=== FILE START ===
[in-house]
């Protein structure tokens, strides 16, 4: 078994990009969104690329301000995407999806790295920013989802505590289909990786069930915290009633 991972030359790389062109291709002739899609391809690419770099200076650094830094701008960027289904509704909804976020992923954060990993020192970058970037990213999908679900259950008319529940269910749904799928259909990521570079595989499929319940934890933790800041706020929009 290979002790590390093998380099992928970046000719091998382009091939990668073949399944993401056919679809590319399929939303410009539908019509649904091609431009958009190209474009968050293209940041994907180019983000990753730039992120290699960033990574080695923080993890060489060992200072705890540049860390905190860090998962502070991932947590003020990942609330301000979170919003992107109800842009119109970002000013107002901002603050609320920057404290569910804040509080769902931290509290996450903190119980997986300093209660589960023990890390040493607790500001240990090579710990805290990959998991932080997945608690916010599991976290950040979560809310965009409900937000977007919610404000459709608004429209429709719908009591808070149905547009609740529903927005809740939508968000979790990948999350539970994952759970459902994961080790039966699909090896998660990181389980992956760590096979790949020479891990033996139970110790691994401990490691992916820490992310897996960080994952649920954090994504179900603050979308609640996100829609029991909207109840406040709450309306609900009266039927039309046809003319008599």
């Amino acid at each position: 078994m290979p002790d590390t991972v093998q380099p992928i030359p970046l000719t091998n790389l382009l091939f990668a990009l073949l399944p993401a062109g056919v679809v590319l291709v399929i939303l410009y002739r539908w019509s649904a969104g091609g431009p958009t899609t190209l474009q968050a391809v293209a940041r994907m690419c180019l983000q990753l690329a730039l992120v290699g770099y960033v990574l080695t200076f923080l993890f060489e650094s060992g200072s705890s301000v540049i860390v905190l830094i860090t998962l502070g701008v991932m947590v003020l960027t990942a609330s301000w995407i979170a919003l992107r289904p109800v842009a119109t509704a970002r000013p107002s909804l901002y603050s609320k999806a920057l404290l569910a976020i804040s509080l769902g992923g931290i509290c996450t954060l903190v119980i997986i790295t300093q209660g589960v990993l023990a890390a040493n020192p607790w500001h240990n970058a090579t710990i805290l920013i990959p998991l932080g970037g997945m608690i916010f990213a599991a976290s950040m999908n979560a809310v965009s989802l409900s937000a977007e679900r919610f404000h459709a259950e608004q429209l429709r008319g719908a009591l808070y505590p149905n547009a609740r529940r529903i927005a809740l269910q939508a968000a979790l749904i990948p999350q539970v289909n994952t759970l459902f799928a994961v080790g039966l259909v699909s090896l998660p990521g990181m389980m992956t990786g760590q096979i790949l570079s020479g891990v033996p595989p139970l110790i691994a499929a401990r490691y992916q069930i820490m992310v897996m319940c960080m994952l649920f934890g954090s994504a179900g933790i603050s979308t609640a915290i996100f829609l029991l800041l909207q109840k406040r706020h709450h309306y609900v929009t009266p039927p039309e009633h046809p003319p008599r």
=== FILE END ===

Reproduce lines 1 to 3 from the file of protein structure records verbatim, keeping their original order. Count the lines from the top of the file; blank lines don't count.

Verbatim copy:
[in-house]
């Protein structure tokens, strides 16, 4: 078994990009969104690329301000995407999806790295920013989802505590289909990786069930915290009633 991972030359790389062109291709002739899609391809690419770099200076650094830094701008960027289904509704909804976020992923954060990993020192970058970037990213999908679900259950008319529940269910749904799928259909990521570079595989499929319940934890933790800041706020929009 290979002790590390093998380099992928970046000719091998382009091939990668073949399944993401056919679809590319399929939303410009539908019509649904091609431009958009190209474009968050293209940041994907180019983000990753730039992120290699960033990574080695923080993890060489060992200072705890540049860390905190860090998962502070991932947590003020990942609330301000979170919003992107109800842009119109970002000013107002901002603050609320920057404290569910804040509080769902931290509290996450903190119980997986300093209660589960023990890390040493607790500001240990090579710990805290990959998991932080997945608690916010599991976290950040979560809310965009409900937000977007919610404000459709608004429209429709719908009591808070149905547009609740529903927005809740939508968000979790990948999350539970994952759970459902994961080790039966699909090896998660990181389980992956760590096979790949020479891990033996139970110790691994401990490691992916820490992310897996960080994952649920954090994504179900603050979308609640996100829609029991909207109840406040709450309306609900009266039927039309046809003319008599």
């Amino acid at each position: 078994m290979p002790d590390t991972v093998q380099p992928i030359p970046l000719t091998n790389l382009l091939f990668a990009l073949l399944p993401a062109g056919v679809v590319l291709v399929i939303l410009y002739r539908w019509s649904a969104g091609g431009p958009t899609t190209l474009q968050a391809v293209a940041r994907m690419c180019l983000q990753l690329a730039l992120v290699g770099y960033v990574l080695t200076f923080l993890f060489e650094s060992g200072s705890s301000v540049i860390v905190l830094i860090t998962l502070g701008v991932m947590v003020l960027t990942a609330s301000w995407i979170a919003l992107r289904p109800v842009a119109t509704a970002r000013p107002s909804l901002y603050s609320k999806a920057l404290l569910a976020i804040s509080l769902g992923g931290i509290c996450t954060l903190v119980i997986i790295t300093q209660g589960v990993l023990a890390a040493n020192p607790w500001h240990n970058a090579t710990i805290l920013i990959p998991l932080g970037g997945m608690i916010f990213a599991a976290s950040m999908n979560a809310v965009s989802l409900s937000a977007e679900r919610f404000h459709a259950e608004q429209l429709r008319g719908a009591l808070y505590p149905n547009a609740r529940r529903i927005a809740l269910q939508a968000a979790l749904i990948p999350q539970v289909n994952t759970l459902f799928a994961v080790g039966l259909v699909s090896l998660p990521g990181m389980m992956t990786g760590q096979i790949l570079s020479g891990v033996p595989p139970l110790i691994a499929a401990r490691y992916q069930i820490m992310v897996m319940c960080m994952l649920f934890g954090s994504a179900g933790i603050s979308t609640a915290i996100f829609l029991l800041l909207q109840k406040r706020h709450h309306y609900v929009t009266p039927p039309e009633h046809p003319p008599r």